Scott also uses Twitter lists as a major source of content that he eventually shares to a larger audience.
For Scott, Twitter is much more valuable when he uses finely tuned lists to help curate the content he sees. Instead of following the main Twitter feed, he has populated the lists with people of importance to him and his interests.
Here are a few of the Twitter lists Scott follows whether focused on a vertical category or geography:
- Entertainment Media
- Gentlemen’s Guide
- SHIFT (ShiftComm Colleagues)
Tweetdeck is Scott’s primary tool for sorting and following his various Twitter Lists. On mobile he uses the native Twitter app keeping up with Twitter Lists.
4. Use Flipboard and Scoop.it to filter
Scott has three Flipboard magazines that help him filter through all the content:
He uses Flipboard and Scoop.it both as bookmarking tools and as distribution tools, “both a reference point and a repository.”
If you go to ScottMonty.com you can find his “This Week in Digital” Flipboard magazine to browse the same article that he uses for his more distilled weekly email of the same name.
“Flipboard is very powerful for curation and sharing,” said Monty.
Flipboard works for any device for desktop, it works really well for sharing curated content.
Scoop.it – Preprogram the content so that it is filtered with rules. Helps automate some of the filtering that Scott would normally do manually.
5. Create A Consistent Distribution Channel
For Scott’s digital marketing content, he creates a weekly email newsletter, “This Week in Digital.” You can read it and subscribe here.
He looks for trends in the stories he finds compelling that week as well as opportunities to contrast related content. He adds his thought leadership and provides all the original links for his readers to dive deeper if they so choose.
These emails are in depth and really well done. Scott shared with us the amount of work he puts in to pull all this off.
He spends between 30-45 minutes each day reviewing content and filtering it into his bookmarks. Some of that happens while he is in line checking out at the grocery store, thanks to the powerful Flipboard app and the general mobile friendly nature of Scott’s curation process.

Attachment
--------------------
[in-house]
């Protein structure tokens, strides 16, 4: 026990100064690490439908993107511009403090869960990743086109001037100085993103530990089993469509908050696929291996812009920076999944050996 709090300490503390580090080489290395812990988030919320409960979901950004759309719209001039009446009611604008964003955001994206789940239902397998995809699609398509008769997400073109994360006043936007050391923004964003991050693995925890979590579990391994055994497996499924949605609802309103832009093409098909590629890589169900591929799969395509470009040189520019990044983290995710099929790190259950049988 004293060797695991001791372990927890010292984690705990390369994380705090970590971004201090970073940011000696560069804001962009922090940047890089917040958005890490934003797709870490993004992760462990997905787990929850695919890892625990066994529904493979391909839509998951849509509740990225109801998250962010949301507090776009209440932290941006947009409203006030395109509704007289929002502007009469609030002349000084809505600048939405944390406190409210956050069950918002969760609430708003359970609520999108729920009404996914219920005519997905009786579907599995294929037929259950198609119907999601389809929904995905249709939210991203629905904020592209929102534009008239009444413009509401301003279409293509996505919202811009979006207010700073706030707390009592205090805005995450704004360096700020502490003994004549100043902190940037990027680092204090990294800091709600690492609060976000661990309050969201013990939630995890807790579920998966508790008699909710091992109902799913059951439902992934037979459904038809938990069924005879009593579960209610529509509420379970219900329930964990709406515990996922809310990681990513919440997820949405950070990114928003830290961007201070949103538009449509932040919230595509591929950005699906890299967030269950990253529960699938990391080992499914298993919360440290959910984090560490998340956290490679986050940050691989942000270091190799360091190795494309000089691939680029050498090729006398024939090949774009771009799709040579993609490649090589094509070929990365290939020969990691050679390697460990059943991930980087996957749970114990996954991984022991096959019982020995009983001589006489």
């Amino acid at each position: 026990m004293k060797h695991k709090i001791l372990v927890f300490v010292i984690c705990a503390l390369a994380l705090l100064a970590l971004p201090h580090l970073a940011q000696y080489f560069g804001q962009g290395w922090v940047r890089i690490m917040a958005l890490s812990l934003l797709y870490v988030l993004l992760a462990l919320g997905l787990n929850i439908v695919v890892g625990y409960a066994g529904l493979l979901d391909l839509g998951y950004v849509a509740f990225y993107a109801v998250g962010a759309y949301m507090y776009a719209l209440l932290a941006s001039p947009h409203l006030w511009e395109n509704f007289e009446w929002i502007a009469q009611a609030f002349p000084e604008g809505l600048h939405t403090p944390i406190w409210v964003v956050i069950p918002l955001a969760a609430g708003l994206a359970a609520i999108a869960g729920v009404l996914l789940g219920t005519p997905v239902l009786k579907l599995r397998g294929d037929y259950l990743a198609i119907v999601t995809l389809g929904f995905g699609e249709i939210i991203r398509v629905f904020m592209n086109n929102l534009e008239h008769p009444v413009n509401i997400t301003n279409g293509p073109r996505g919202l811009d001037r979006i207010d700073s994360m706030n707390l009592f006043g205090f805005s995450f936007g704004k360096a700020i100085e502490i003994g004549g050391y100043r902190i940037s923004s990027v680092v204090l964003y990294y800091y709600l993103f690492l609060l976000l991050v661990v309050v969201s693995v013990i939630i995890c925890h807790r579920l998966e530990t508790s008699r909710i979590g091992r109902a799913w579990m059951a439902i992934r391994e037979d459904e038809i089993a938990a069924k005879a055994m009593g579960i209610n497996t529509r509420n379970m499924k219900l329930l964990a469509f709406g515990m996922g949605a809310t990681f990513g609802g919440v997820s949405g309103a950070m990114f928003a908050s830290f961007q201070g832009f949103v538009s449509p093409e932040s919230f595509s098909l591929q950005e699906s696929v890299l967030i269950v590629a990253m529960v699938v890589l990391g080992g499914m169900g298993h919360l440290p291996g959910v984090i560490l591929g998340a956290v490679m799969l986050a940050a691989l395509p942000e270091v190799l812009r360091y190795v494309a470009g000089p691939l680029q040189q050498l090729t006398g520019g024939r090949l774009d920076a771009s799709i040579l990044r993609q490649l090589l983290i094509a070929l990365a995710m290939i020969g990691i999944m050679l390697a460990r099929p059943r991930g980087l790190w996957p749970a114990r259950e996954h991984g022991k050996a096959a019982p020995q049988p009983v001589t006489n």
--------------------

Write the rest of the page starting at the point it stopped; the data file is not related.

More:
And to actually write his “This Week in Digital” newsletter he spends a couple hours each week the night before it goes out.
Scott also has been producing his “I Hear of Sherlock Everywhere” podcast for 7 years now, since 2007.
With both of these long running pieces of content, Scott has a dedicated medium that he sticks to. The consistency in both the quality of product and frequency over time, increases the trust of the audience and keeps them coming back.
Scott Monty’s Complete Toolkit
|Oher Hardware:||M-Audio Pre-USB amp and MXL V63M condenser studio microphone for podcast recording|
SOCIAL + CONTENT
|Top Social Network:|
|Top 3 Social Tools:||Twitter, Facebook, Linkedin|
|Content Discovery:||Email newsletters and Twitter Lists|
|Photography:||Native iPhone 6 app, Camera+, Instagram, Waterlogue and Tagg.ly|
|Publishing:||Buffer, Bit.ly, TweetDeck, native websites/apps for social networks|
|Automation:||IFTT, TwitterFeed, Libsyn’s built-in cross-posting capabilities for podcasts|
|Analytics:||Google Analytics, Twitter Analytics, Facebook Insights, Buffer, Bit.ly, Flipboard and Scoop.it|